“We have said consistently that voting by mail is every bit as secure as voting in person,” Matt Dietrich, Public Information Officer of the Illinois State Board of Elections, told Supermajority News. “I’m having to combat some misinformation now on social media…. What we’ve always said is that this is a secure system.”
Some Democrats are accusing the Trump administration of deliberately sabotaging the USPS ahead of the election. In reality, this would also hurt his own campaign, as Democrats aren’t alone in opting to vote by mail. A recent Pew Research poll found 49% of Republicans support universal voting by mail. This support leaps to nearly 70% in states where a substantial amount of the population already votes by mail.
“I don’t think (Trump) realizes that (vote-by-mail) is clearly a campaign strategy Republicans have deployed for years and years,” Amber McReynolds, CEO of The National Vote at Home Institute, told Supermajority News. “I don’t know that it benefits that campaign to destroy the post office. Think about who’s relying on the post office.”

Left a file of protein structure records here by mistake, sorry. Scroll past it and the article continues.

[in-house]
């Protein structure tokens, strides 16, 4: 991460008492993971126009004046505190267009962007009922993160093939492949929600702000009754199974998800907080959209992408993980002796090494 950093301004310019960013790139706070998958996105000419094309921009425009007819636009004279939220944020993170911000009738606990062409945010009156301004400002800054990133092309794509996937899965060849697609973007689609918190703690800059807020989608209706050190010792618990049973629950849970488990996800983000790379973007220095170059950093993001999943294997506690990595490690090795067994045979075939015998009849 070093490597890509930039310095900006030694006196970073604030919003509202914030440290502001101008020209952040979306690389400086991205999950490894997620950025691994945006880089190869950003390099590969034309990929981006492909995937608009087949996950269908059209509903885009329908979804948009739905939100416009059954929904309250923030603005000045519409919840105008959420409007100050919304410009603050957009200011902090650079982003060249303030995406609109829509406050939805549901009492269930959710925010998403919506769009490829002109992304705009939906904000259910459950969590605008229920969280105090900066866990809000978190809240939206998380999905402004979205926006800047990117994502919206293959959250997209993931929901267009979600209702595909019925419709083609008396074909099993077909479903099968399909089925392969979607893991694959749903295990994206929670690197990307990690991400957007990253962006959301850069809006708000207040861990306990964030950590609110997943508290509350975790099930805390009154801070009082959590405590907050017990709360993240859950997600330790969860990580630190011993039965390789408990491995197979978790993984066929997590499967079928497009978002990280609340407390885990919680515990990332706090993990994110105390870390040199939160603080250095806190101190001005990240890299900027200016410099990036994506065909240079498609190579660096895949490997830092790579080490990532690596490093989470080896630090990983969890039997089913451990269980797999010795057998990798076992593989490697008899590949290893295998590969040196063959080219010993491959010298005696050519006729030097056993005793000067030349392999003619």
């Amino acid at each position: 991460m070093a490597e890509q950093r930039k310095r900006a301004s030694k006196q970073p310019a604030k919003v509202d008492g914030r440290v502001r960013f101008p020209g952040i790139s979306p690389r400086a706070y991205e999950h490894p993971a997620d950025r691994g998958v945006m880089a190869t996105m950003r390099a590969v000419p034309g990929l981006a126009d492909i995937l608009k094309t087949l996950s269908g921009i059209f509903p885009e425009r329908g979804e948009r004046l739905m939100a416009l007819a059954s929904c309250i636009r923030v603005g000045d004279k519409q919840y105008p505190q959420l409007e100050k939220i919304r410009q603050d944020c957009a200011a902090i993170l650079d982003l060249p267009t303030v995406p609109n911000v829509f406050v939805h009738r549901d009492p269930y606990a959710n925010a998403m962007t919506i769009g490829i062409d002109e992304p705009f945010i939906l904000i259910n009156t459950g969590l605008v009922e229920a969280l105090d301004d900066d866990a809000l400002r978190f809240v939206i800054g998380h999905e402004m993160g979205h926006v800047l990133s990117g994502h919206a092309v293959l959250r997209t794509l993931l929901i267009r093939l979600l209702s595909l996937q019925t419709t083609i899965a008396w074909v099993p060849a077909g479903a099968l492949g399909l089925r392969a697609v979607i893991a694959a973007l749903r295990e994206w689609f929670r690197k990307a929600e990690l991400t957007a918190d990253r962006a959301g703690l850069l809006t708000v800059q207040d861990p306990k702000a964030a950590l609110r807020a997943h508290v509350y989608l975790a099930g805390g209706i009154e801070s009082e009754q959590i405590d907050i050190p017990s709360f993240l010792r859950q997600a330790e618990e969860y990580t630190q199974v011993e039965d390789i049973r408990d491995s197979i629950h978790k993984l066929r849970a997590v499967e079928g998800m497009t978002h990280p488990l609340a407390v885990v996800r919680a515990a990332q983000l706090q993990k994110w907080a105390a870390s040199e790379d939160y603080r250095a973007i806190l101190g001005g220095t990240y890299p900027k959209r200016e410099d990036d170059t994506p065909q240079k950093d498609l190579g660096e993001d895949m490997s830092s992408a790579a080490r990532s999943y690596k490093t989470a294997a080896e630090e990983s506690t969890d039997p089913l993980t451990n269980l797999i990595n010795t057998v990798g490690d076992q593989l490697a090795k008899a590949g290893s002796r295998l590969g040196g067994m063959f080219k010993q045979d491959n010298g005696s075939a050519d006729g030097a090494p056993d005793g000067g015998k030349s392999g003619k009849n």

What you can do
It’s more important than ever to be proactive about your ballot requests and submissions. According to Dietrich, the key this year is to take the time to plan your vote.
“Anyone who’s going to be inclined to vote by mail, make your decision now,” Dietrich said. “Get your application in so your ballot can get to you as soon as possible, and when you get it, get it back as soon as you can.”
Authorities advise mailing ballots at least 15 days before election day on November 3. All ballots must be postmarked no later than election day. To alleviate strain on USPS, pressure your state’s Board of Elections to allow mail ballot drop-box sites or curbside drop-off at your election authority office.
To continue to support the USPS, buy stamps and send mail — pre-order a sheet of these to celebrate the 19th amendment. Call your representatives to back USPS relief funds, and text “USPS” to 504-09 to sign petitions and voice your support.